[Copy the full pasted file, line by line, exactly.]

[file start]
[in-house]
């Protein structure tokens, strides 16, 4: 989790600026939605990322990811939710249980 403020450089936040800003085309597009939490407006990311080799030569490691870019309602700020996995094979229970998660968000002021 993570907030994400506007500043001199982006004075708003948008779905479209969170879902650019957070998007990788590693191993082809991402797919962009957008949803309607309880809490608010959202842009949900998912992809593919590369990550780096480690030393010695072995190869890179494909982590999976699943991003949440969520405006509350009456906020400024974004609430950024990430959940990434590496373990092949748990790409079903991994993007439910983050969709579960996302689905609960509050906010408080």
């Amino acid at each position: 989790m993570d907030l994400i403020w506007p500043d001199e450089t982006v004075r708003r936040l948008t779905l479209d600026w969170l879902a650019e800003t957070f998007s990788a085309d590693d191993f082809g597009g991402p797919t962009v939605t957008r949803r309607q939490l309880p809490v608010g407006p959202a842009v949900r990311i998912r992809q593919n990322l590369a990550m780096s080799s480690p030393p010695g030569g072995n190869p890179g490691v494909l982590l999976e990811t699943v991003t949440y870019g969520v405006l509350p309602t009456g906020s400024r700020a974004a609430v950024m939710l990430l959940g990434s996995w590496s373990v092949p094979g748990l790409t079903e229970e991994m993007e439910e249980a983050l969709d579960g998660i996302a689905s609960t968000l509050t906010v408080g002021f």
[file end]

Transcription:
[in-house]
């Protein structure tokens, strides 16, 4: 989790600026939605990322990811939710249980 403020450089936040800003085309597009939490407006990311080799030569490691870019309602700020996995094979229970998660968000002021 993570907030994400506007500043001199982006004075708003948008779905479209969170879902650019957070998007990788590693191993082809991402797919962009957008949803309607309880809490608010959202842009949900998912992809593919590369990550780096480690030393010695072995190869890179494909982590999976699943991003949440969520405006509350009456906020400024974004609430950024990430959940990434590496373990092949748990790409079903991994993007439910983050969709579960996302689905609960509050906010408080």
């Amino acid at each position: 989790m993570d907030l994400i403020w506007p500043d001199e450089t982006v004075r708003r936040l948008t779905l479209d600026w969170l879902a650019e800003t957070f998007s990788a085309d590693d191993f082809g597009g991402p797919t962009v939605t957008r949803r309607q939490l309880p809490v608010g407006p959202a842009v949900r990311i998912r992809q593919n990322l590369a990550m780096s080799s480690p030393p010695g030569g072995n190869p890179g490691v494909l982590l999976e990811t699943v991003t949440y870019g969520v405006l509350p309602t009456g906020s400024r700020a974004a609430v950024m939710l990430l959940g990434s996995w590496s373990v092949p094979g748990l790409t079903e229970e991994m993007e439910e249980a983050l969709d579960g998660i996302a689905s609960t968000l509050t906010v408080g002021f």